Washington's top-ranked varsity eight-oared crews ended up with a split May 19, as the women's eight captured its 11th straight Pacific-10 Conference crown and the men suffered a narrow defeat to California at the Pac-10 regatta on Lake Natoma. Washington won gold medals in two other races as the men's freshman eight and the women's junior varsity eight both successfully defended their conference titles. The men's junior varsity eight and varsity four won silver medals while the women's varsity four and novice eight each won bronze medals. The women's varsity four saw the Washington crew take the bronze medal behind California and Oregon State. The Bears' win snapped a three-year win streak in the event for Washington. The Huskies won a silver medal in the men's varsity four as California successfully defended its title in the event.

Terrific Trio
Three members of the Washington women's varsity eight crew are bidding for an unprecedented feat by a Husky rower. Seniors Lauren Estevenin, Adrienne Hunter and Carrie Stasiak are seeking to become the first four-time national champions in Husky history. They will vie for their fourth gold medals at the 2003 NCAA Championships, May 30-June 1 at Eagle Creek in Indianapolis, Ind. All three rowed in the 2000 NCAA champion varsity four crew as freshman and the 2001 varsity eight winner as sophomores. Last year's varsity eight championship put them in the group of only 10 rowers who have competed in three championship boats. One of those three-time gold medalists is current UW novice coach Eleanor McElvaine who coached the trio during their freshman year. Two other seniors in the current varsity eight crew were members of the Huskies' championship varsity four in 2000. Heidi Hurn and coxswain Anne Hessburg competed alongside Estevenin, Hunter and Stasiak as freshmen, but were not in the varsity boat as sophomores.

Separated Cincinnatians
The Washington men's roster includes a pair of individuals from Cincinnati, Ohio's St. Xavier High School. Juniors Andy Derrick and Chris O'Brien are on different crews this season for the first time ever. They had participated in the same boat for the last seven years. Derrick is the varsity eight's bow seat. O'Brien is the coxswain on UW's junior varsity eight crew. The varsity eight is coxed by senior Ryan Marks whose departure will enable O'Brien to join UW's top boat and be reunited with Derrick.

Men's Varsity Eight
Four rowers return from Washington's men's varsity eight crew that posted a third-place national showing in 2002. The returning rowers are Sam Burns, Marko Petrovic, John Lorton and Dusan Nikolic. Also returning to the Huskies' top boat is coxswain Ryan Marks. Marks and Lorton are the only seniors in the youthful UW varsity eight that is comprised of four sophomores and three juniors.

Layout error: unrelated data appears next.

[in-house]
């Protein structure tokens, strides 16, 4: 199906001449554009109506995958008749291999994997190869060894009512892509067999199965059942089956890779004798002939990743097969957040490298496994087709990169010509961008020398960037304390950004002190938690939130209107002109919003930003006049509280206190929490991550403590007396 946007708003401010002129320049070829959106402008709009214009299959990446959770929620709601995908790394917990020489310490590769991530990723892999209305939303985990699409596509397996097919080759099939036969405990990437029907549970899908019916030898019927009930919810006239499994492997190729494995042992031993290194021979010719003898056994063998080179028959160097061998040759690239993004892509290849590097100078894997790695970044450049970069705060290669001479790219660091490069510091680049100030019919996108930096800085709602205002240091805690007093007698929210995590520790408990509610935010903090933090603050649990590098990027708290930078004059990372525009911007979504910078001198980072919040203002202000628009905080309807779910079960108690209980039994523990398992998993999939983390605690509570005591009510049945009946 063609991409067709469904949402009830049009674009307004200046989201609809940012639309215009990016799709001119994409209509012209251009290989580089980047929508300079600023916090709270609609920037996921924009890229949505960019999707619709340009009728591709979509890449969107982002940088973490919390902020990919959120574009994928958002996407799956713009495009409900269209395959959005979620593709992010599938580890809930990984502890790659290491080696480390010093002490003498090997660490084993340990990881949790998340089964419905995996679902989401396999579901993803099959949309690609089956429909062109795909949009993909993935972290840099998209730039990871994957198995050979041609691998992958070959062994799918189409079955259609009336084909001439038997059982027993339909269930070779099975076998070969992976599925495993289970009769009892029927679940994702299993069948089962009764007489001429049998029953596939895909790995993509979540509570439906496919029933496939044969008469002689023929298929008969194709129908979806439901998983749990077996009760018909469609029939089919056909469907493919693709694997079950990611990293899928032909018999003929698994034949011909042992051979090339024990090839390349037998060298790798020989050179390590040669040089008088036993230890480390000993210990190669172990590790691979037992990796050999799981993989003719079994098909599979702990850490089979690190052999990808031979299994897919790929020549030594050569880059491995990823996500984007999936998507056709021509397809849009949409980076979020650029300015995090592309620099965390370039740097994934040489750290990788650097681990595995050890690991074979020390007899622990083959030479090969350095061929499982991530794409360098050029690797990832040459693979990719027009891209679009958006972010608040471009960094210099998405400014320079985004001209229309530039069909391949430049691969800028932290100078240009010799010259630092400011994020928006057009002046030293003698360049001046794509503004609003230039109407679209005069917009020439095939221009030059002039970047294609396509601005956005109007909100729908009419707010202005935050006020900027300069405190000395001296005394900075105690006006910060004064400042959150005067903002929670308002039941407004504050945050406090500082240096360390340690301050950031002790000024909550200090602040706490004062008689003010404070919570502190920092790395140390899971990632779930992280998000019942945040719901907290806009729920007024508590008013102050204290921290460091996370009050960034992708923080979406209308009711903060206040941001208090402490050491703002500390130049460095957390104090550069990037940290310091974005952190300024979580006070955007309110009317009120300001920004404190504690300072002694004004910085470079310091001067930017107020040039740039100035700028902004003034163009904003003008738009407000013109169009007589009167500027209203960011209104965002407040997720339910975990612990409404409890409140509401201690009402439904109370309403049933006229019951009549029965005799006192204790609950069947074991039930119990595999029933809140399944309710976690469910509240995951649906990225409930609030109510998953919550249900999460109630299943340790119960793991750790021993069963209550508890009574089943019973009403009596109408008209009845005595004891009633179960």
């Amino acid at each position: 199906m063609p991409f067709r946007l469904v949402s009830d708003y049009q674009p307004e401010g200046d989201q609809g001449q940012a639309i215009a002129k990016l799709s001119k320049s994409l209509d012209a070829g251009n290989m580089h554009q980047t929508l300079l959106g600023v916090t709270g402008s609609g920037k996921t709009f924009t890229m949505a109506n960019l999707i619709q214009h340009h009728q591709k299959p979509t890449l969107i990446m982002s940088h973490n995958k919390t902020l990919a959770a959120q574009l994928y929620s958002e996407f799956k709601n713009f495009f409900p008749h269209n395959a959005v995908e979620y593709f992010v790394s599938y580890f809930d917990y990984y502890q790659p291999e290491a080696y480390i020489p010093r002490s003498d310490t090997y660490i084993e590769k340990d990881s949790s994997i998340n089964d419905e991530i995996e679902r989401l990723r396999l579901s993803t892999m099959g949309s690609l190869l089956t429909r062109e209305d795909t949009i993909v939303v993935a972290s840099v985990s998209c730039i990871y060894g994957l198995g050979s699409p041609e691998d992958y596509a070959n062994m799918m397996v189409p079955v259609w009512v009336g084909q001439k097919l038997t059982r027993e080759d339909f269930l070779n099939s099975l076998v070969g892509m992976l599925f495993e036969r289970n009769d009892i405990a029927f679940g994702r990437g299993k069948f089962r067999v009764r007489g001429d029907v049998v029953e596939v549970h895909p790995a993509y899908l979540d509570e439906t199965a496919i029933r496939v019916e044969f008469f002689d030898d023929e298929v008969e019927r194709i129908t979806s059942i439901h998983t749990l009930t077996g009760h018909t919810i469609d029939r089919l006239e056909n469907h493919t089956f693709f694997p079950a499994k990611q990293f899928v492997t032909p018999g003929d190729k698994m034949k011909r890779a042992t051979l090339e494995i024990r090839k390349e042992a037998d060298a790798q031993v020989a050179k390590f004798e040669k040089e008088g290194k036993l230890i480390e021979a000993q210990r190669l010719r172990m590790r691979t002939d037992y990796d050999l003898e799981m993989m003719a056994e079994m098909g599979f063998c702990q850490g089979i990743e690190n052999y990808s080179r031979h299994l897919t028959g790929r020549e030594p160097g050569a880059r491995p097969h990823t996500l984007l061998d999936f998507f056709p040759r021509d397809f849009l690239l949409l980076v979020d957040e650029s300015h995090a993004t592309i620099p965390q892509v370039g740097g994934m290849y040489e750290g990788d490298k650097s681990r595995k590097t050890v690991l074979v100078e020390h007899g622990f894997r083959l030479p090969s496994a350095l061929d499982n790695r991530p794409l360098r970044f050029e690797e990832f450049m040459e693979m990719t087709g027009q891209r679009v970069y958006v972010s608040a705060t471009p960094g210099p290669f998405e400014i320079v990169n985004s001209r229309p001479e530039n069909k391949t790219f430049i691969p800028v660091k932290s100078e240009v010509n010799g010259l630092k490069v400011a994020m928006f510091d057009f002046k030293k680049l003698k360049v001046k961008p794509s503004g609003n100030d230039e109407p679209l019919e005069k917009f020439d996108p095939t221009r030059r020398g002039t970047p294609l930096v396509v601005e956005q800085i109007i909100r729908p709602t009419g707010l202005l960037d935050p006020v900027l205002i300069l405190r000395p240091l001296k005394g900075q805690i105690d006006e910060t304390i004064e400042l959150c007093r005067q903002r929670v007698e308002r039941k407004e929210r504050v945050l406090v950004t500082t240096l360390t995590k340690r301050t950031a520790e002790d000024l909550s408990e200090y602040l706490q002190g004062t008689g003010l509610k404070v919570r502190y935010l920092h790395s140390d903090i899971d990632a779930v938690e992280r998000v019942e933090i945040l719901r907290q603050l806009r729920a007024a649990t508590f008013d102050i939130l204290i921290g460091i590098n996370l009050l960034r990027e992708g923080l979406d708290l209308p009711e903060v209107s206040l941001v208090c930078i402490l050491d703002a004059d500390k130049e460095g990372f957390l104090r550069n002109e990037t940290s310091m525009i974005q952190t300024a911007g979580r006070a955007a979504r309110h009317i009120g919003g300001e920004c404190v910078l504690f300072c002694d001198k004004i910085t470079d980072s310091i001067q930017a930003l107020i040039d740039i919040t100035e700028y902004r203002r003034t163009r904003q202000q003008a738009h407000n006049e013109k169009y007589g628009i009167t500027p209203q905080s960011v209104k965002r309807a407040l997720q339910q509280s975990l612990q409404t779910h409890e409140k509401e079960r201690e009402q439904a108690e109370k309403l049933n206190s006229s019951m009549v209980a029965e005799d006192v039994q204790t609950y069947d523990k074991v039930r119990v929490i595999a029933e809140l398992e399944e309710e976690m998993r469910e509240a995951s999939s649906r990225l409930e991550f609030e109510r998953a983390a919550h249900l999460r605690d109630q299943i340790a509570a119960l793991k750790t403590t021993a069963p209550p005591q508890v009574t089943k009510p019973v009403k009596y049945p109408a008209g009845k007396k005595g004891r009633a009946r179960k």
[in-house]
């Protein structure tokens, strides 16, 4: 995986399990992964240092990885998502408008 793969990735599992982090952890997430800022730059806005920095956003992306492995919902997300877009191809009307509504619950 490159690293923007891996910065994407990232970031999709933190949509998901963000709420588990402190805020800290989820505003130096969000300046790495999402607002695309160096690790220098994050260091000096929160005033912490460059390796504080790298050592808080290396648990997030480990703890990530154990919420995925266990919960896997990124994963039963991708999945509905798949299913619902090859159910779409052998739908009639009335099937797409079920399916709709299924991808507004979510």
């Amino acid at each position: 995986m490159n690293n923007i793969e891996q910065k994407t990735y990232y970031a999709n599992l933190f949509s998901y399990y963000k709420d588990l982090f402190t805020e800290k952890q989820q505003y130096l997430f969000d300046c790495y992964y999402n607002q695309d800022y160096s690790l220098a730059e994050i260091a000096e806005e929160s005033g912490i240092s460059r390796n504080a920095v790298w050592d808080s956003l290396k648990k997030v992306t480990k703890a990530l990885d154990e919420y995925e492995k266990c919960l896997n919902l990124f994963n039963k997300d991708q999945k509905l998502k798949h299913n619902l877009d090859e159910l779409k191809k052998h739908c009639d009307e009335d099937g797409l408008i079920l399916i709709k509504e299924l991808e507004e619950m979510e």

Returners (2002 seat): Ryan Marks (cox), Marko Petrovic (7), John Lorton (6), Sam Burns (4), Dusan Nikolic (3).
Departures (2002 seat): Lucas Ahlstrand (stroke), Matt Deakin (5), Chris Hawkins (2), Kevin Smythe (bow).

Women's Varsity Eight
Five rowers return from last year's undefeated women's varsity eight that won its second straight NCAA championship. The returning rowers are Lauren Estevenin, Heidi Hurn, Adrienne Hunter, Carrie Stasiak and Yvonneke Stenken. Senior coxswain Anne Hessburg, who directed UW to the 2002 junior varsity title, is one of seven seniors in the veteran boat that also features two juniors.
Returners (2002 seat): Lauren Estevenin (stroke), Heidi Hurn (5), Adrienne Hunter (4), Carrie Stasiak (3), Yvonneke Stenken (bow).
Departures (2002 seat): Mary Whipple (cox), Annabel Ritchie (7), Anna Mickelson (6), Kara Nykreim (2).

Notable
* Sacramento native Yvonneke Stenken, a senior on the UW women's varsity eight, returns home for the Pac-10 Championships. The Sacramento native, who rows in the bow seat, prepped at Rio Americano High School.

* The Washington women won multiple conference titles every year since 1992, including a sweep of all four events in 1999 and 2000. UW swept all four races seven times.

* The Husky men swept all four races in 1997. Since the varsity four was added, the Huskies swept all four events twice, in 1978 and 1992. Prior to that, when it was just the three eights racing, the Huskies ran the table four times (1965, 1971, 1973, 1974).

* The Huskies won at least one women's championship at every Pac-10/Pacific Coast regatta since they first competed in 1977.

* Washington captured at least one men's championship at every Pac-10/Pacific Coast regatta since 1983.

Last Race Recap